You’ve no doubt heard that antioxidants are important for your health. But what are antioxidants? What can they do for you? And should you be getting more of them in your diet?
Antioxidants are substances that protect and repair the cells of your body from damage by unstable particles called “free radicals." Many experts believe this damage plays a part in a number of chronic diseases. They may also help fight aging of the skin, including wrinkles and age spots.
There are many different antioxidants,...
Suggested dosages vary by supplement maker. Optimal doses of inulin have not been set for any condition. Quality and active ingredients in supplements may vary widely from maker to maker. This makes it hard to set a standard dose.
Can you get inulin naturally from foods?
Many foods -- and plants that are less commonly eaten -- contain inulin. These include:
Chicory, which is used in salads
Inulin is found in some processed foods as a replacement for fat, such as:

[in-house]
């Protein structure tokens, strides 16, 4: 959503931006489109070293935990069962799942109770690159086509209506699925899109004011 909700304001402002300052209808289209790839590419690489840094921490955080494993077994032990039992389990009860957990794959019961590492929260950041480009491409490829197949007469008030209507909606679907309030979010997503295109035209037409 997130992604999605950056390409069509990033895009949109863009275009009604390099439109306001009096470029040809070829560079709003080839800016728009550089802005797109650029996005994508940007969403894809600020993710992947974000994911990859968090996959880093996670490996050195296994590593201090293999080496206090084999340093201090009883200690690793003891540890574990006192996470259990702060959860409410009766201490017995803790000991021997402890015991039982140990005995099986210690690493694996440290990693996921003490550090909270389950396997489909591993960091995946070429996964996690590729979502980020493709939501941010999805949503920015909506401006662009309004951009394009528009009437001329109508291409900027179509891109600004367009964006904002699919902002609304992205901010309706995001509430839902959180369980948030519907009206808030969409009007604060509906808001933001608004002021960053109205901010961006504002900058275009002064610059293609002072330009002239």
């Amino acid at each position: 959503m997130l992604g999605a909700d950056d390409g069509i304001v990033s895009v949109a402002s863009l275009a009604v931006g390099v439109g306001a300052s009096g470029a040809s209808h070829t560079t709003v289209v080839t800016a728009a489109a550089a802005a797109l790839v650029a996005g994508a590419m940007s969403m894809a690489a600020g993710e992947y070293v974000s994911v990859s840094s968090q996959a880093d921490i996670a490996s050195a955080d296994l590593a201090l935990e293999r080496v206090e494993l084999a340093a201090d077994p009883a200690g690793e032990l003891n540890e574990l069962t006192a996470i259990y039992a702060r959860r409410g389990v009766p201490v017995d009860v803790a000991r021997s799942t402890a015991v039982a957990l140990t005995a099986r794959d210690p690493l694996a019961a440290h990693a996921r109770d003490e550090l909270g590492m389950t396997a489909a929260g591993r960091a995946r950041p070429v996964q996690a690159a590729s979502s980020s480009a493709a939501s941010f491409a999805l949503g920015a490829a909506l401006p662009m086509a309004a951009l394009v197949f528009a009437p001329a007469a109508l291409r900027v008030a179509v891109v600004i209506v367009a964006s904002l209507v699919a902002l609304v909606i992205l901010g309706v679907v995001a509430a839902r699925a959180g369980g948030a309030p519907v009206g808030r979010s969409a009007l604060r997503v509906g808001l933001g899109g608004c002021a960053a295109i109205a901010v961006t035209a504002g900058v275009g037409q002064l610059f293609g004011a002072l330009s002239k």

When combined with water in a precise way, it can mimic the texture of fat in these foods.
What are the risks of taking inulin?
Side effects. Inulin may cause allergic reactions, with symptoms that can include:
Risks. Inulin-type prebiotics are generally recognized as safe. Chicory itself, however, is not recommended in women who are pregnant or breastfeeding. It may lead to miscarriage.
Chicory may also interfere with certain drugs and supplements.
Interactions. Inulin may increase the amount of calcium you absorb from foods.
The U.S. Food and Drug Administration (FDA) does regulate dietary supplements; however, it treats them like foods rather than medications. Unlike drug manufacturers, the makers of supplements don’t have to show their products are safe or effective before selling them on the market.